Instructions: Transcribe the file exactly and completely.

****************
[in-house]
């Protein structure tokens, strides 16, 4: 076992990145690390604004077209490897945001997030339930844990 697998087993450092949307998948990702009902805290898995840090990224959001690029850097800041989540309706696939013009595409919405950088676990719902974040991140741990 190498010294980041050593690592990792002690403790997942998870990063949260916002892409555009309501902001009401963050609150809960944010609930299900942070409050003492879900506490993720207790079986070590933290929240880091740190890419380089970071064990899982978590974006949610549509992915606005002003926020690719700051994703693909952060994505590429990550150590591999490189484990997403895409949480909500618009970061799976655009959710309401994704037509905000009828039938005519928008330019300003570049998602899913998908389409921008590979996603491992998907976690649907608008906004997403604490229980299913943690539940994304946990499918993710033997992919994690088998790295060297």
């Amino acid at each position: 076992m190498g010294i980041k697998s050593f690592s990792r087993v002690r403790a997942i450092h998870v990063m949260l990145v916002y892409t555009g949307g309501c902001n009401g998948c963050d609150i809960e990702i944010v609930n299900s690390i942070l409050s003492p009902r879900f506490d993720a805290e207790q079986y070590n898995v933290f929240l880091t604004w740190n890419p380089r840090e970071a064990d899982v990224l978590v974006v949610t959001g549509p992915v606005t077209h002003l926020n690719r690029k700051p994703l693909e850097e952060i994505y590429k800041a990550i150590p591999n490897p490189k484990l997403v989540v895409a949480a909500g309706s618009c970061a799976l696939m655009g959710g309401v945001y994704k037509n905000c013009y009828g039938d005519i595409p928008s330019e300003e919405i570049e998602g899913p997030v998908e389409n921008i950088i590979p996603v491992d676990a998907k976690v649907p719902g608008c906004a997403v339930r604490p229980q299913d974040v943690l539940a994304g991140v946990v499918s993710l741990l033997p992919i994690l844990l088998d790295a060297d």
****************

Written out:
[in-house]
């Protein structure tokens, strides 16, 4: 076992990145690390604004077209490897945001997030339930844990 697998087993450092949307998948990702009902805290898995840090990224959001690029850097800041989540309706696939013009595409919405950088676990719902974040991140741990 190498010294980041050593690592990792002690403790997942998870990063949260916002892409555009309501902001009401963050609150809960944010609930299900942070409050003492879900506490993720207790079986070590933290929240880091740190890419380089970071064990899982978590974006949610549509992915606005002003926020690719700051994703693909952060994505590429990550150590591999490189484990997403895409949480909500618009970061799976655009959710309401994704037509905000009828039938005519928008330019300003570049998602899913998908389409921008590979996603491992998907976690649907608008906004997403604490229980299913943690539940994304946990499918993710033997992919994690088998790295060297």
């Amino acid at each position: 076992m190498g010294i980041k697998s050593f690592s990792r087993v002690r403790a997942i450092h998870v990063m949260l990145v916002y892409t555009g949307g309501c902001n009401g998948c963050d609150i809960e990702i944010v609930n299900s690390i942070l409050s003492p009902r879900f506490d993720a805290e207790q079986y070590n898995v933290f929240l880091t604004w740190n890419p380089r840090e970071a064990d899982v990224l978590v974006v949610t959001g549509p992915v606005t077209h002003l926020n690719r690029k700051p994703l693909e850097e952060i994505y590429k800041a990550i150590p591999n490897p490189k484990l997403v989540v895409a949480a909500g309706s618009c970061a799976l696939m655009g959710g309401v945001y994704k037509n905000c013009y009828g039938d005519i595409p928008s330019e300003e919405i570049e998602g899913p997030v998908e389409n921008i950088i590979p996603v491992d676990a998907k976690v649907p719902g608008c906004a997403v339930r604490p229980q299913d974040v943690l539940a994304g991140v946990v499918s993710l741990l033997p992919i994690l844990l088998d790295a060297d």